# any nonzero integer is quadratic residue

Theorem. For every nonzero integer $a$ there exists an odd prime number $p$ such that $a$ is a quadratic residue^{} modulo $p$.

Proof. ${1}^{\circ}.$ $a=2$. We see that ${3}^{2}\equiv 2\phantom{\rule{veryverythickmathspace}{0ex}}(mod7)$ and $7\nmid 2$, whence 2 is a quadratic residue modulo $7$.

${2}^{\circ}.$ $2\mid a$ but $a\ne 2$. The number ${1}^{2}-a=1-a$ (which is odd and $\ne \pm 1$) has an odd prime factor $p$ which does not divide $a$. Thus $a$ is a quadratic residue modulo $p$.

${3}^{\circ}.$ $a=3$. We state that ${4}^{2}-3=13\equiv 0\phantom{\rule{veryverythickmathspace}{0ex}}(mod13)$ and $13\nmid 3$. Therefore 3 is a quadratic residue modulo 13.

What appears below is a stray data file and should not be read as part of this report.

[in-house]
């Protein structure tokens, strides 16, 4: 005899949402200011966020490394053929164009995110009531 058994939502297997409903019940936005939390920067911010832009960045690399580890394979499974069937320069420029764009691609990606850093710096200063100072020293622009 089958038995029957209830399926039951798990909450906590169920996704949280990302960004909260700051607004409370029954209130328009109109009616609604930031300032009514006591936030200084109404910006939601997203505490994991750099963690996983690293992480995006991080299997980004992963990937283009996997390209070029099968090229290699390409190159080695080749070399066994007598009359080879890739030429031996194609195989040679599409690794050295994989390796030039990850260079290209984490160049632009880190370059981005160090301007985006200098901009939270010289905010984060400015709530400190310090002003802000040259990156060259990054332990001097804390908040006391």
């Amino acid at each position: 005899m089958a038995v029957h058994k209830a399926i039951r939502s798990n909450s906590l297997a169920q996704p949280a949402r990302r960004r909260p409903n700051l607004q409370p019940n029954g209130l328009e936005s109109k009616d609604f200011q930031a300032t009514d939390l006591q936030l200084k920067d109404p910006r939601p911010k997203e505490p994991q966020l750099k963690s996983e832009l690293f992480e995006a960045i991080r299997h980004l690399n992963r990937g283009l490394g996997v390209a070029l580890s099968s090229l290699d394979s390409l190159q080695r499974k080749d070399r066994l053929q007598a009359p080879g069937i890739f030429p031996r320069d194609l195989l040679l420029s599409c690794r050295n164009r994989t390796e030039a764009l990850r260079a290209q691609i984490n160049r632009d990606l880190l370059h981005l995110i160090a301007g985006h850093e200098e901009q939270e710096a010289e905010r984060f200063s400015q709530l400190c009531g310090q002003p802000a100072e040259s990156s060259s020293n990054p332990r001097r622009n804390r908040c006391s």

${4}^{\circ}.$ $a=5$. We see that ${4}^{2}-5=11\equiv 0\phantom{\rule{veryverythickmathspace}{0ex}}(mod11)$ and $11\nmid 5$, i.e. 5 is a quadratic residue modulo 11.

${5}^{\circ}.$ $2\nmid a$ but $a\ne 3$, $a\ne 5$. Now the number ${2}^{2}-a=4-a$ (which is odd and $\ne \pm 1$) has an odd prime factor $p$. Moreover, $p\nmid a$ since $p\nmid 4$. Accordingly, $a$ is a quadratic residue modulo $p$.

Title | any nonzero integer is quadratic residue |
---|---|

Canonical name | AnyNonzeroIntegerIsQuadraticResidue |

Date of creation | 2013-03-22 18:01:03 |

Last modified on | 2013-03-22 18:01:03 |

Owner | pahio (2872) |

Last modified by | pahio (2872) |

Numerical id | 6 |

Author | pahio (2872) |

Entry type | Theorem |

Classification | msc 11A15 |

Related topic | FundamentalTheoremOfArithmetic |